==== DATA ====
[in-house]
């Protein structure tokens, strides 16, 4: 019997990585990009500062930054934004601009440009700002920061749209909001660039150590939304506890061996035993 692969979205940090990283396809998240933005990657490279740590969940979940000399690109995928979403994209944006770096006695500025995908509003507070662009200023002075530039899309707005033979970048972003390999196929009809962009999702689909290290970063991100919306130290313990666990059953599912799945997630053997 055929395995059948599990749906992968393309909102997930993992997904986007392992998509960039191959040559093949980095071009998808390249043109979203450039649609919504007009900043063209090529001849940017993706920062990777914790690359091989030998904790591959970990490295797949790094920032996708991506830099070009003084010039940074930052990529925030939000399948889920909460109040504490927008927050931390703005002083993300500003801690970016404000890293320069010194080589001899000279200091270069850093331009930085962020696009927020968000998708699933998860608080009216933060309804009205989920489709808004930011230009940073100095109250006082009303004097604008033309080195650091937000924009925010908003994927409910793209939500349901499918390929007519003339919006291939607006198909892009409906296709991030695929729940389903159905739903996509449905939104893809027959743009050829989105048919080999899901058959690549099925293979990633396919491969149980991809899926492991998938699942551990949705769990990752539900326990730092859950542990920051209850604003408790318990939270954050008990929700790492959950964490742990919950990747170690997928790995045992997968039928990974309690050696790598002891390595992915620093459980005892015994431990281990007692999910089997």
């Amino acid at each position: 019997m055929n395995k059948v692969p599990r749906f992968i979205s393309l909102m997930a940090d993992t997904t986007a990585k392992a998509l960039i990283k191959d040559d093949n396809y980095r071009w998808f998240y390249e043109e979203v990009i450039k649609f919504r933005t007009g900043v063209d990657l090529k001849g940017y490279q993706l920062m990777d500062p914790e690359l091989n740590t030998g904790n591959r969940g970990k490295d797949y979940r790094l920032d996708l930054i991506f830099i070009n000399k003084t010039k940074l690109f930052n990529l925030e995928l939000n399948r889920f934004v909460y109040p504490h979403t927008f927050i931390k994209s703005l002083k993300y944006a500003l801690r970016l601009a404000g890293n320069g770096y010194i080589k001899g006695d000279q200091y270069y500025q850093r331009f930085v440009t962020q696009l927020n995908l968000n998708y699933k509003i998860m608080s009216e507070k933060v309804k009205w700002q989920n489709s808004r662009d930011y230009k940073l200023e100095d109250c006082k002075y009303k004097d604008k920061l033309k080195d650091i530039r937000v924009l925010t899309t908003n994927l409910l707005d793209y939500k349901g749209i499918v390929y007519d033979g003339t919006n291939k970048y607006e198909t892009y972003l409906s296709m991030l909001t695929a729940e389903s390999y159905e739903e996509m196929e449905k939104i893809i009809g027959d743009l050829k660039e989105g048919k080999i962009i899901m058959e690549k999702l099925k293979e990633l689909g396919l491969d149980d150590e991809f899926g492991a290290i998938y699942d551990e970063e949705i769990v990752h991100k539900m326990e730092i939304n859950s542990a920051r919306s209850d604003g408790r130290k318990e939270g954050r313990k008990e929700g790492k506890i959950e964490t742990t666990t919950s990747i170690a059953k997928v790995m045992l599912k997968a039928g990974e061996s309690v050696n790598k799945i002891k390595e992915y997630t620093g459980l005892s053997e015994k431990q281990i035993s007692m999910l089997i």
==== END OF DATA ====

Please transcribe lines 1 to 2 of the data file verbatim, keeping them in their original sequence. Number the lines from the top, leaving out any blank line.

[in-house]
């Protein structure tokens, strides 16, 4: 019997990585990009500062930054934004601009440009700002920061749209909001660039150590939304506890061996035993 692969979205940090990283396809998240933005990657490279740590969940979940000399690109995928979403994209944006770096006695500025995908509003507070662009200023002075530039899309707005033979970048972003390999196929009809962009999702689909290290970063991100919306130290313990666990059953599912799945997630053997 055929395995059948599990749906992968393309909102997930993992997904986007392992998509960039191959040559093949980095071009998808390249043109979203450039649609919504007009900043063209090529001849940017993706920062990777914790690359091989030998904790591959970990490295797949790094920032996708991506830099070009003084010039940074930052990529925030939000399948889920909460109040504490927008927050931390703005002083993300500003801690970016404000890293320069010194080589001899000279200091270069850093331009930085962020696009927020968000998708699933998860608080009216933060309804009205989920489709808004930011230009940073100095109250006082009303004097604008033309080195650091937000924009925010908003994927409910793209939500349901499918390929007519003339919006291939607006198909892009409906296709991030695929729940389903159905739903996509449905939104893809027959743009050829989105048919080999899901058959690549099925293979990633396919491969149980991809899926492991998938699942551990949705769990990752539900326990730092859950542990920051209850604003408790318990939270954050008990929700790492959950964490742990919950990747170690997928790995045992997968039928990974309690050696790598002891390595992915620093459980005892015994431990281990007692999910089997």